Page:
Posted by & filed under Introduction To Psychology, Lecture Enhancement/Student Engagement, Psychology Website of the Week.

PSYCHOLOGY WEBSITE OF THE WEEK

NAME

85 Great Tech Resources for Psychology Students

URL:  https://www.online-psychology-degrees.org/85-great-tech-resources-for-psychology-students/

Tiny Url:    https://tinyurl.com/v7dcwd2


DESCRIPTION

This site is like a Swiss Army Knife!  Students can explore a variety of useful resources that include apps, websites, writing utilities, groups, forums, project ideas and so on.  It is worth exploring.

From the website:

“The goal of this guide is to outline the best technological “must-haves” for students of psychology and to highlight some of the most cutting edge technology to help students succeed academically, socially and professionally. While some resources will be more relevant for students at the undergraduate or graduate level, all students will find these tools an important part of the academic process.”

Table of Contents:

Chapter 1: Websites

Chapter 2: Apps

Chapter 3: Blogs

Chapter 4: Forums / Groups

Chapter 5: Online Organizations

Chapter 6: Online Text and Publication Services

Chapter 7: Research Resources

Chapter 8: Test Preparation and Study Aids

Chapter 9: Online Paper Writing Resources

Chapter 10: Additional Resources

Posted by & filed under Introduction To Psychology, Lecture Enhancement/Student Engagement, Psychology Update, Social Psychology.

PSYCHOLOGY WEBSITE OF THE WEEK

Why Norms Matter | Psychology Today

DESCRIPTION

Why Norms Matter

Both historical and present-day examples show us the power of social influence.

From the website, written by Dr. Sanderson:

“I’m delighted to be writing a blog about the power of social influence. As a professor, I teach and conduct research about social norms, meaning the unwritten rules that shape our behavior. But on a more personal note, I see the power of social norms all around us in everyday life — from what we choose to share or not share on social media to whether we step up or stay silent when we witness bad behavior.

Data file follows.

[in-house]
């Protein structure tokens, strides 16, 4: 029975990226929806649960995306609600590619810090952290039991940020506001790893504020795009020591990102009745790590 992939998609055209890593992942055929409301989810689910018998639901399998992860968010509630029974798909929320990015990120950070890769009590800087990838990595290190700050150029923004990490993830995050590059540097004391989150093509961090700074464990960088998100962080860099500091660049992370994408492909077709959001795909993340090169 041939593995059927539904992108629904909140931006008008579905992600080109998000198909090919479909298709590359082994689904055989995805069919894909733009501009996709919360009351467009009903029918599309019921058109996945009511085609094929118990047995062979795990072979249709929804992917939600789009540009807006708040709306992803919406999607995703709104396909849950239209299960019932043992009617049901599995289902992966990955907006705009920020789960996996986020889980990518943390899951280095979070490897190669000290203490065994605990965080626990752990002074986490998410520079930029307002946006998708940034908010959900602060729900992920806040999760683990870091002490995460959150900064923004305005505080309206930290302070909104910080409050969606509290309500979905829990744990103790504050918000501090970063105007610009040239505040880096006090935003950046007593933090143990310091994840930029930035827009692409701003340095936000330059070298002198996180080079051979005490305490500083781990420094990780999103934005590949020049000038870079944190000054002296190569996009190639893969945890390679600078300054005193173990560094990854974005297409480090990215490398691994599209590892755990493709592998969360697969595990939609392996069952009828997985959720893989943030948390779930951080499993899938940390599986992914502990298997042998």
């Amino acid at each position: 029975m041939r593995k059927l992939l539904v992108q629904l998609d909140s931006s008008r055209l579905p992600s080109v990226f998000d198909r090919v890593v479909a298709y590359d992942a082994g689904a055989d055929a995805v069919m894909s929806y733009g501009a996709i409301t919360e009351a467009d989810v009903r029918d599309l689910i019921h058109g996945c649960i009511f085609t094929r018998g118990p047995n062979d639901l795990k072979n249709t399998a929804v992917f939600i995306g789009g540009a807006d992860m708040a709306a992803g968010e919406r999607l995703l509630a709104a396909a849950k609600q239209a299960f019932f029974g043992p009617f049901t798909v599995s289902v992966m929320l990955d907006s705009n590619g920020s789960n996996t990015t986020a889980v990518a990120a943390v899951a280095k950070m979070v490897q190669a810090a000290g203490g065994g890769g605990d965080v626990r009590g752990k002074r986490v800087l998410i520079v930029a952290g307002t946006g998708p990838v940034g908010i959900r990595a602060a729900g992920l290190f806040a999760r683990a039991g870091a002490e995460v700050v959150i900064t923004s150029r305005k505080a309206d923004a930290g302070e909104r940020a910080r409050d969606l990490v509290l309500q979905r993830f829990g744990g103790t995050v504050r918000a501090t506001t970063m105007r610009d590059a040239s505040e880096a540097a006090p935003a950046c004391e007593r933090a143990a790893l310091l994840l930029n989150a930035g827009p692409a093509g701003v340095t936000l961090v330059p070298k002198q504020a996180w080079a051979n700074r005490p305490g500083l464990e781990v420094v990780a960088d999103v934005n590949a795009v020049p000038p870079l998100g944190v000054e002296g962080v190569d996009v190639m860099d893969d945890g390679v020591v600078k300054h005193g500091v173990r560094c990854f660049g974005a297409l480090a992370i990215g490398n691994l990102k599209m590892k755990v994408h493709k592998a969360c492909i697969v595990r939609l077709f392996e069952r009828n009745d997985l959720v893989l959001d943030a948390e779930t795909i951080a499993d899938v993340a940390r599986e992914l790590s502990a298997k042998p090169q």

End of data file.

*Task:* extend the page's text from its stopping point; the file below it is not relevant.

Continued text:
I’ll be sharing a post every other Monday. Here are a few of the topics I look forward to addressing in the weeks/months/years ahead:

  • How norms influence eating and exercise behavior, including research I’ve published with my students showing that women often misperceive other women as eating less and exercising more than they themselves do – and the consequences of such perceptions on rates of disordered eating behaviors.
  • Why bad behavior – from bullying to sexual assault to fraternity hazing – persists even when most people in a community don’t approve of such behavior, but (falsely) believe that others do.
  • How we can push prosocial behaviors of all types – from reusing towels in a hotel to increasing voter turnout – by telling people that others support such behaviors.

SOURCE

Psychology Today, current, Catherine A. Sanderson Ph.D.

 

LINK TO RESOURCE

https://www.psychologytoday.com/us/blog/norms-matter

 

(Tiny URL) https://tinyurl.com/y2qa8vob

 

FOR CLASS DISCUSSION

•Please check the site regularly for each new topic.  Both the professor and students will find this as a wonderful resource for understanding human behavior.

 

Posted by & filed under Introduction To Psychology, Lecture Enhancement/Student Engagement, Psychology Update.

WELCOME STATEMENT

Welcome to  Wiley Introductory Psychology Weekly Updates

Every Monday through June you will find wonderful resources to enhance your learning, teaching and to engage  in discussions.   With each “published” edition, you will discover two or three interesting provocative articles to use as “triggers” to discuss important issues that relate to your learning as a Psychology student, and for the professor teaching content, subject matter, and/or important issues.  The choice of the articles is such that students can find these on popular sites such as the New York Times, Time Magazine, Huffington Post, and read them without the pressure of going to the library or poring through their textbook.  The popular media choices are easy to find without the need for subscription services; these are often articles that you might have read and brought up in your class.   Further, the update will include a few questions that can be used to get a discussion started.